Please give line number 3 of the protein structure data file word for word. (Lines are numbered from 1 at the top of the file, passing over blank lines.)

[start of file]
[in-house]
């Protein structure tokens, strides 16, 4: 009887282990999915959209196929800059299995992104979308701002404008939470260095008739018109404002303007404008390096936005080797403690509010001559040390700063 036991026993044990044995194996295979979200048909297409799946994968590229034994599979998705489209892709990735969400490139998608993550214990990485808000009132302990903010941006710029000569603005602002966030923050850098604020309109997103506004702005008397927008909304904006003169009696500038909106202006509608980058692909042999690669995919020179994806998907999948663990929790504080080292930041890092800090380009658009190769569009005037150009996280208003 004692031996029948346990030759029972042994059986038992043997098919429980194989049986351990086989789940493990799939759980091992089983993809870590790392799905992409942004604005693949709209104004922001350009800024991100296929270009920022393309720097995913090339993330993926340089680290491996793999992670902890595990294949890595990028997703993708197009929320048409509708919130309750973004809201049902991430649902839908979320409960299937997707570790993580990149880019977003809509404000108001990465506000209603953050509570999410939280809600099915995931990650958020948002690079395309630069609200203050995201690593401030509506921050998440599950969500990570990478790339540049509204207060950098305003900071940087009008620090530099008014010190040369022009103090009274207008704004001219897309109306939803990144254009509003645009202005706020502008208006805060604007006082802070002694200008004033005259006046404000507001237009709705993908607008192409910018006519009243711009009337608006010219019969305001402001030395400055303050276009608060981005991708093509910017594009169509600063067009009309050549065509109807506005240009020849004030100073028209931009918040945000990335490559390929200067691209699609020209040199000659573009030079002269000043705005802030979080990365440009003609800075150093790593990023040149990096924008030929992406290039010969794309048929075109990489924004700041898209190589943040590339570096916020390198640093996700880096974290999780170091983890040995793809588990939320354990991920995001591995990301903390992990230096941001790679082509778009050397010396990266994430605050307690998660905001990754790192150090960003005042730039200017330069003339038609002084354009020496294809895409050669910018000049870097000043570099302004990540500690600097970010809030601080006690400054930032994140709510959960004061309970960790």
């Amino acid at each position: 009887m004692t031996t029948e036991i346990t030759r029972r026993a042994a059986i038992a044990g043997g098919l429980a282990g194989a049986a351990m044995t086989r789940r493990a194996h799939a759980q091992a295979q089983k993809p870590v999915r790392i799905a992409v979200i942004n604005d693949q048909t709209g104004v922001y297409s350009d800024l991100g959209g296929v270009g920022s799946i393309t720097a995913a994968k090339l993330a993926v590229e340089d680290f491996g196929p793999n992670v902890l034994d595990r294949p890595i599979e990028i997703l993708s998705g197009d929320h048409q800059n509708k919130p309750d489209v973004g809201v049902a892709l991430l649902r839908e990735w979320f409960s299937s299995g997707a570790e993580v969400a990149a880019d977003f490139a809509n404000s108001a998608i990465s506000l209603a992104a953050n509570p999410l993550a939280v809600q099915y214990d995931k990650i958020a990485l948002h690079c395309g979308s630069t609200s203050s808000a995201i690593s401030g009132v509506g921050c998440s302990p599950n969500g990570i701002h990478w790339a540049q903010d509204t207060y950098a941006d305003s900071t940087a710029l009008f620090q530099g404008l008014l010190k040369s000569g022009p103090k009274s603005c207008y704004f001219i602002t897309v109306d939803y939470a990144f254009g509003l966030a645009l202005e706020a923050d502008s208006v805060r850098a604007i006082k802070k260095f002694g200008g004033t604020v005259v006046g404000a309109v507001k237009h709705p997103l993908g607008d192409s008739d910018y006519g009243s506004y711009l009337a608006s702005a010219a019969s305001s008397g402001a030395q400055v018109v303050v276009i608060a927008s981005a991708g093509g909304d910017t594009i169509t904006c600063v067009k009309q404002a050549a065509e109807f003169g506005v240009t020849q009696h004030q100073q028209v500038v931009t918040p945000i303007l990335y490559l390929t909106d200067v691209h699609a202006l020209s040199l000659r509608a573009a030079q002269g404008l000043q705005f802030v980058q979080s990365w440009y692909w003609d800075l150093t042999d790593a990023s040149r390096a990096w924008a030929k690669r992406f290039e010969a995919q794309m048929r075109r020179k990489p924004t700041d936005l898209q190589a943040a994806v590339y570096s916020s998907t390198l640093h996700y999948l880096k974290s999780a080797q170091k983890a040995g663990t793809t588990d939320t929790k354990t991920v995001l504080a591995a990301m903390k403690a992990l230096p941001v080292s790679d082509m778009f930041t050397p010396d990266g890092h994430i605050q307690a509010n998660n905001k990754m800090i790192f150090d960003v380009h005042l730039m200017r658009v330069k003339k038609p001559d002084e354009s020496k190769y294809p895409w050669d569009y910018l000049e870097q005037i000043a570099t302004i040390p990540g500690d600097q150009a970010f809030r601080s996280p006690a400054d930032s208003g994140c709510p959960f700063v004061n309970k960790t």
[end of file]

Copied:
């Amino acid at each position: 009887m004692t031996t029948e036991i346990t030759r029972r026993a042994a059986i038992a044990g043997g098919l429980a282990g194989a049986a351990m044995t086989r789940r493990a194996h799939a759980q091992a295979q089983k993809p870590v999915r790392i799905a992409v979200i942004n604005d693949q048909t709209g104004v922001y297409s350009d800024l991100g959209g296929v270009g920022s799946i393309t720097a995913a994968k090339l993330a993926v590229e340089d680290f491996g196929p793999n992670v902890l034994d595990r294949p890595i599979e990028i997703l993708s998705g197009d929320h048409q800059n509708k919130p309750d489209v973004g809201v049902a892709l991430l649902r839908e990735w979320f409960s299937s299995g997707a570790e993580v969400a990149a880019d977003f490139a809509n404000s108001a998608i990465s506000l209603a992104a953050n509570p999410l993550a939280v809600q099915y214990d995931k990650i958020a990485l948002h690079c395309g979308s630069t609200s203050s808000a995201i690593s401030g009132v509506g921050c998440s302990p599950n969500g990570i701002h990478w790339a540049q903010d509204t207060y950098a941006d305003s900071t940087a710029l009008f620090q530099g404008l008014l010190k040369s000569g022009p103090k009274s603005c207008y704004f001219i602002t897309v109306d939803y939470a990144f254009g509003l966030a645009l202005e706020a923050d502008s208006v805060r850098a604007i006082k802070k260095f002694g200008g004033t604020v005259v006046g404000a309109v507001k237009h709705p997103l993908g607008d192409s008739d910018y006519g009243s506004y711009l009337a608006s702005a010219a019969s305001s008397g402001a030395q400055v018109v303050v276009i608060a927008s981005a991708g093509g909304d910017t594009i169509t904006c600063v067009k009309q404002a050549a065509e109807f003169g506005v240009t020849q009696h004030q100073q028209v500038v931009t918040p945000i303007l990335y490559l390929t909106d200067v691209h699609a202006l020209s040199l000659r509608a573009a030079q002269g404008l000043q705005f802030v980058q979080s990365w440009y692909w003609d800075l150093t042999d790593a990023s040149r390096a990096w924008a030929k690669r992406f290039e010969a995919q794309m048929r075109r020179k990489p924004t700041d936005l898209q190589a943040a994806v590339y570096s916020s998907t390198l640093h996700y999948l880096k974290s999780a080797q170091k983890a040995g663990t793809t588990d939320t929790k354990t991920v995001l504080a591995a990301m903390k403690a992990l230096p941001v080292s790679d082509m778009f930041t050397p010396d990266g890092h994430i605050q307690a509010n998660n905001k990754m800090i790192f150090d960003v380009h005042l730039m200017r658009v330069k003339k038609p001559d002084e354009s020496k190769y294809p895409w050669d569009y910018l000049e870097q005037i000043a570099t302004i040390p990540g500690d600097q150009a970010f809030r601080s996280p006690a400054d930032s208003g994140c709510p959960f700063v004061n309970k960790t």